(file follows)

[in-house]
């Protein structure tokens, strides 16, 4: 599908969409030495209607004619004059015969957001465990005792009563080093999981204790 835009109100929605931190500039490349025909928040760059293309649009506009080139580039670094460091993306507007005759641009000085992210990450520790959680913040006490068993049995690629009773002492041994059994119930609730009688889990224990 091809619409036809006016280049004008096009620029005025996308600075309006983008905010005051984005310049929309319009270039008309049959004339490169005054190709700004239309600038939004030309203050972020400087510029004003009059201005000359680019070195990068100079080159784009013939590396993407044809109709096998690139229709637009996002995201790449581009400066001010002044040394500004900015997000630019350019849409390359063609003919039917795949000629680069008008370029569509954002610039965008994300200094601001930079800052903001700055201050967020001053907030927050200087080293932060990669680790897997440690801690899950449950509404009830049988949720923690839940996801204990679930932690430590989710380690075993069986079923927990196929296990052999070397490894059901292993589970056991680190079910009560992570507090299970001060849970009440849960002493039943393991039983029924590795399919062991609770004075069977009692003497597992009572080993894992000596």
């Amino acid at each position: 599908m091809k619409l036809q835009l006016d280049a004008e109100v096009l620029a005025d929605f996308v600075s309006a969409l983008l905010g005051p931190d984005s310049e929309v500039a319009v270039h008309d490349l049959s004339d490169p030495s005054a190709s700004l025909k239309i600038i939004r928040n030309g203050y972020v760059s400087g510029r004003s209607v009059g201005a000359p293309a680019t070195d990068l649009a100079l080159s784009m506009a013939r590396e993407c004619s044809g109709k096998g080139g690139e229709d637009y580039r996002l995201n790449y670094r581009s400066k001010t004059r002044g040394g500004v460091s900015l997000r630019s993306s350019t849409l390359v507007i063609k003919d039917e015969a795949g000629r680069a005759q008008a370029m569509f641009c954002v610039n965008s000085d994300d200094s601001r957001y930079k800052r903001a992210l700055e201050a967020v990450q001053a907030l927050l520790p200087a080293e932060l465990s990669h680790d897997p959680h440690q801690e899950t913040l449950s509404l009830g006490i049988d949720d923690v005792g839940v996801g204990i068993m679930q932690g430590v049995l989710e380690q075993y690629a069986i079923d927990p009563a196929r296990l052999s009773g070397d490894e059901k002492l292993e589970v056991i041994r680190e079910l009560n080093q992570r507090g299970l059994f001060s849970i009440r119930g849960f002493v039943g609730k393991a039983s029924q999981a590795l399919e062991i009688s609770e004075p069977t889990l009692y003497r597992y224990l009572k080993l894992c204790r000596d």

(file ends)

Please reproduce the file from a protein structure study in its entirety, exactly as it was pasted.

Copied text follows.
[in-house]
């Protein structure tokens, strides 16, 4: 599908969409030495209607004619004059015969957001465990005792009563080093999981204790 835009109100929605931190500039490349025909928040760059293309649009506009080139580039670094460091993306507007005759641009000085992210990450520790959680913040006490068993049995690629009773002492041994059994119930609730009688889990224990 091809619409036809006016280049004008096009620029005025996308600075309006983008905010005051984005310049929309319009270039008309049959004339490169005054190709700004239309600038939004030309203050972020400087510029004003009059201005000359680019070195990068100079080159784009013939590396993407044809109709096998690139229709637009996002995201790449581009400066001010002044040394500004900015997000630019350019849409390359063609003919039917795949000629680069008008370029569509954002610039965008994300200094601001930079800052903001700055201050967020001053907030927050200087080293932060990669680790897997440690801690899950449950509404009830049988949720923690839940996801204990679930932690430590989710380690075993069986079923927990196929296990052999070397490894059901292993589970056991680190079910009560992570507090299970001060849970009440849960002493039943393991039983029924590795399919062991609770004075069977009692003497597992009572080993894992000596």
């Amino acid at each position: 599908m091809k619409l036809q835009l006016d280049a004008e109100v096009l620029a005025d929605f996308v600075s309006a969409l983008l905010g005051p931190d984005s310049e929309v500039a319009v270039h008309d490349l049959s004339d490169p030495s005054a190709s700004l025909k239309i600038i939004r928040n030309g203050y972020v760059s400087g510029r004003s209607v009059g201005a000359p293309a680019t070195d990068l649009a100079l080159s784009m506009a013939r590396e993407c004619s044809g109709k096998g080139g690139e229709d637009y580039r996002l995201n790449y670094r581009s400066k001010t004059r002044g040394g500004v460091s900015l997000r630019s993306s350019t849409l390359v507007i063609k003919d039917e015969a795949g000629r680069a005759q008008a370029m569509f641009c954002v610039n965008s000085d994300d200094s601001r957001y930079k800052r903001a992210l700055e201050a967020v990450q001053a907030l927050l520790p200087a080293e932060l465990s990669h680790d897997p959680h440690q801690e899950t913040l449950s509404l009830g006490i049988d949720d923690v005792g839940v996801g204990i068993m679930q932690g430590v049995l989710e380690q075993y690629a069986i079923d927990p009563a196929r296990l052999s009773g070397d490894e059901k002492l292993e589970v056991i041994r680190e079910l009560n080093q992570r507090g299970l059994f001060s849970i009440r119930g849960f002493v039943g609730k393991a039983s029924q999981a590795l399919e062991i009688s609770e004075p069977t889990l009692y003497r597992y224990l009572k080993l894992c204790r000596d």